Tucked away in Doha's central slum quarter is my favourite building in Qatar. To get there, from Grand Mercure né Sofitel (that's it top left with the blue swimming pool) you can either walk down to Boat Roundabout and take a right, or, you can take a right stepping out of Sofitel then left at Broken Corner, just before the B Ring. Either way, you're aiming for a very small building near the bottom right corner of the Google Earth view. Alternatively, you can plunge straight into the maze of slums and try to negotiate a South-Easterly zig-zag through it. This can be quite an adventure with no guarantee of success.
the gem, from above
You'll end up somewhere but not necessarily anywhere near the goal which is this strange double-D shaped building, hidden from almost everywhere by newer. higher and uglier neighbours. You'll also breathe in a lot of sewer gas and fibrous dust from the many upholstery workshops that somehow eke out a living here, against all the odds. All in all, the most reliable route is via Boat Roundabout. Look up every side street and alleyway on your right, until you see this:
The building shows little sign of occupancy and is probably deserted. It is either two modest villas or one large one, accessed by a central stair. It seems to be on two levels with highly ornate wrap-around balconies at both ends and on both levels. It is no longer possible to walk around it because of the press of later buildings on three sides. In time, probably within a year, the whole area will be fenced off and razed to the ground, like the rest of Musheireb and National.
But in its day, it must have been the finest building in central Doha. Quite simply, there is nothing else remotely like it. Maybe someone knows its history. Maybe someone still cares. At one time, it would have stood alone, home to a successful merchant family perhaps, or a minor Royal, resplendent in its basket-weave plasterwork and bas-relief crests. On borrowed time now, these few photographs may prove its only memorial. Shame.
This song by Harry Gordon is about 100 years old and is in the Scottish music hall tradition. It's short because it was the lead into a stand-up comedy routine in character. The character in this case being a fireman on the footplate of a steam engine.
Greetings, all! Paraglider is currently in lockdown in England with no pressing work and a lot of time on his hands. So much time, in fact, that he has decided to launch a brand new blog to return to the ex-pat world just a little of his hard-won expertise in the vital field of Ex-Pat Plonk , its production, risks and virtues. Please visit, at your leisure.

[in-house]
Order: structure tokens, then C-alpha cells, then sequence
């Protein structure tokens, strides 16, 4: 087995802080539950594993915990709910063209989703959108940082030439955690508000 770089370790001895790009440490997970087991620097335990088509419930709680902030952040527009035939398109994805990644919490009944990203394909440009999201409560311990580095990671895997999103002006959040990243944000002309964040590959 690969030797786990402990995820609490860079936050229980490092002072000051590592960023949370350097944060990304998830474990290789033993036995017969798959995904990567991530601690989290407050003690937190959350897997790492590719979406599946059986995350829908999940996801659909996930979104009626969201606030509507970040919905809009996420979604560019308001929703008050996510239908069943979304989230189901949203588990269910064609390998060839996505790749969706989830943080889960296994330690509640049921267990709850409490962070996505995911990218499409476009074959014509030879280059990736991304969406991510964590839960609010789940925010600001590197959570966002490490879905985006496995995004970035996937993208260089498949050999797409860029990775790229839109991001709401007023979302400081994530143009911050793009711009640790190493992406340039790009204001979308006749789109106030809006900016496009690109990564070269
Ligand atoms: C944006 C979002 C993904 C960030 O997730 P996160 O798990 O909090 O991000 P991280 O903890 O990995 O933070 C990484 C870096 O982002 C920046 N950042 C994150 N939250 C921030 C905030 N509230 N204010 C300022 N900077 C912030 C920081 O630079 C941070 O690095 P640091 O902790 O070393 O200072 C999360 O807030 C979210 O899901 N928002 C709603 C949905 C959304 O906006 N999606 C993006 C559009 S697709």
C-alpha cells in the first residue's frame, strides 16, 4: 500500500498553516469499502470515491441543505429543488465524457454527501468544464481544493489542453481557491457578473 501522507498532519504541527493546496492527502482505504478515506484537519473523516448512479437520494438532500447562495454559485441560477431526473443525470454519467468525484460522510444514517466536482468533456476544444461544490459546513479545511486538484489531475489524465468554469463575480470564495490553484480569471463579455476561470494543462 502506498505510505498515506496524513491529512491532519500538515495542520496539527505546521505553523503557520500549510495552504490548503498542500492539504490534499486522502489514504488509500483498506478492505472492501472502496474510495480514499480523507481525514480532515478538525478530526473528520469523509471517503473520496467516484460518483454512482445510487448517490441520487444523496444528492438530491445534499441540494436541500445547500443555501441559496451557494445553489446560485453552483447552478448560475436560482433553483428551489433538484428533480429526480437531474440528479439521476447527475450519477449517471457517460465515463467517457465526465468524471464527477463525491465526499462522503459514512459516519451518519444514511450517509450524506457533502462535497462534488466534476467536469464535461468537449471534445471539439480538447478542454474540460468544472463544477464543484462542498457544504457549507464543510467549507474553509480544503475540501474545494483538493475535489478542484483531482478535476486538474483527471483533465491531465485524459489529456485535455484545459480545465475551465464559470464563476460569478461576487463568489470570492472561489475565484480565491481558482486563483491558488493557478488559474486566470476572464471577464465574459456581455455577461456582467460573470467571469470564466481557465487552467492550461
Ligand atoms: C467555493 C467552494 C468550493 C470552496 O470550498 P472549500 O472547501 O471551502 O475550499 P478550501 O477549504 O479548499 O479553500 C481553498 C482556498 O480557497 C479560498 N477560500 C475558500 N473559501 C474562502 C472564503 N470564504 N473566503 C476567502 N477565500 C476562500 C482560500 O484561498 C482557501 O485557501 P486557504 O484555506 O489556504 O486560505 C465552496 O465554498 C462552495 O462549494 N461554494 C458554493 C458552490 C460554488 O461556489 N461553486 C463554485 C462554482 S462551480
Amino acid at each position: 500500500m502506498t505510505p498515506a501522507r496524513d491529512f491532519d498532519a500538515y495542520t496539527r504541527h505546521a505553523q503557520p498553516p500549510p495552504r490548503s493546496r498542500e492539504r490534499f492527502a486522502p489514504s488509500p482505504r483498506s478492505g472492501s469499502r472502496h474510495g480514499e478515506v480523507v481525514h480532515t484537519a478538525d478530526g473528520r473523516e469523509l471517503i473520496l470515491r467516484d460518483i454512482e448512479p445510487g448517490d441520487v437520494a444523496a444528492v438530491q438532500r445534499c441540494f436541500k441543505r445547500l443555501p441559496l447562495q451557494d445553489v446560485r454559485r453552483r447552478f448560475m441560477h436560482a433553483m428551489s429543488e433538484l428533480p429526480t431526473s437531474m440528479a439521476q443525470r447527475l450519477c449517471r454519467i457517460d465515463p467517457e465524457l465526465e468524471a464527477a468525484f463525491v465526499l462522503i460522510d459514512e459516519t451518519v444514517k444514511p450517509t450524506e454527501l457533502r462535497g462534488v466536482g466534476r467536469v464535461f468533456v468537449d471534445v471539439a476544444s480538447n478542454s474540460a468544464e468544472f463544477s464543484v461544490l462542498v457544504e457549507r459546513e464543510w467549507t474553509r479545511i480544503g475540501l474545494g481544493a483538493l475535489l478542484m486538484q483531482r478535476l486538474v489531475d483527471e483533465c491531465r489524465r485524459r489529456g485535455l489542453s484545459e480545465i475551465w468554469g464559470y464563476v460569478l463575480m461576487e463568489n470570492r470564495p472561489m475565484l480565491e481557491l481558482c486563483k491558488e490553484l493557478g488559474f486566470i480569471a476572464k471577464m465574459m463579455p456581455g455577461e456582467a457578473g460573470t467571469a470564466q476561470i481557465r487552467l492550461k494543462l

Off on my travels again tomorrow, to Muscat, a place I have never visited. Only one overnight then back to Qatar on Saturday night. Normally, I'd be going to Dubai but our little local difficulty rolls on and Dubai can't be accessed from Doha except by stopping off in Muscat or Kuwait or somewhere even further off. Alternatively, there is the option of a 'luxury' coach from Muscat to Dubai, but apparently that takes four hours. It might be a good way to see the country but would take a huge bite out of a short weekend. Note to self: One Omani Rial = Ten Qatari Riyals. Beware of overpaying taxis by a factor of ten!
I recently uploaded to YouTube my version of Jake Thackray's 'Brother Gorilla' set to the tune of 'The Three Bells'. I was immediately served a copyright infringement order from the copyright owners of the American country song, The Three Bells (Little Jimmy Brown), issued by The Browns in 1959. I pointed out that their song was itself a reworking of 'Les trois cloches' written and composed by Swiss artist Jean Villard Gilles in 1939. Also that mine followed the chord/melody sequence of the original, not the simplified version of Little Jimmy Brown. I said I would not challenge a copyright infringement order from the estate of Jean Villard Gilles, or that of Jake Thackray, but that no such order had yet been issued. The Americans withdrew their claim and retreated, tails between their legs.
Defence intoned, 'If we convict this man today, we do a great disservice to the cause. We play into the hands of those who race like lemmings out of season to self-destruction!' Then, with softer voice, he said, 'Better that we should voice distrust of those who would convict even their mothers in a season of madness nurtured by the great and good among the race of self-styled orchestrators of the play. 'Have you not seen the games they play? They talk to you with silvery voice of purity of caste and race- seductive lies- yet they convict only themselves. The great heresy must not live another season. 'Rather, let this be the season of reconciliation. Play a nobler part. We can do great deeds, by speaking with one voice. And let us not convict the fellow who has stumbled in the race. 'Imagine you were asked to race before the tide, the changing season, manacled like a common convict. Would you show readiness to play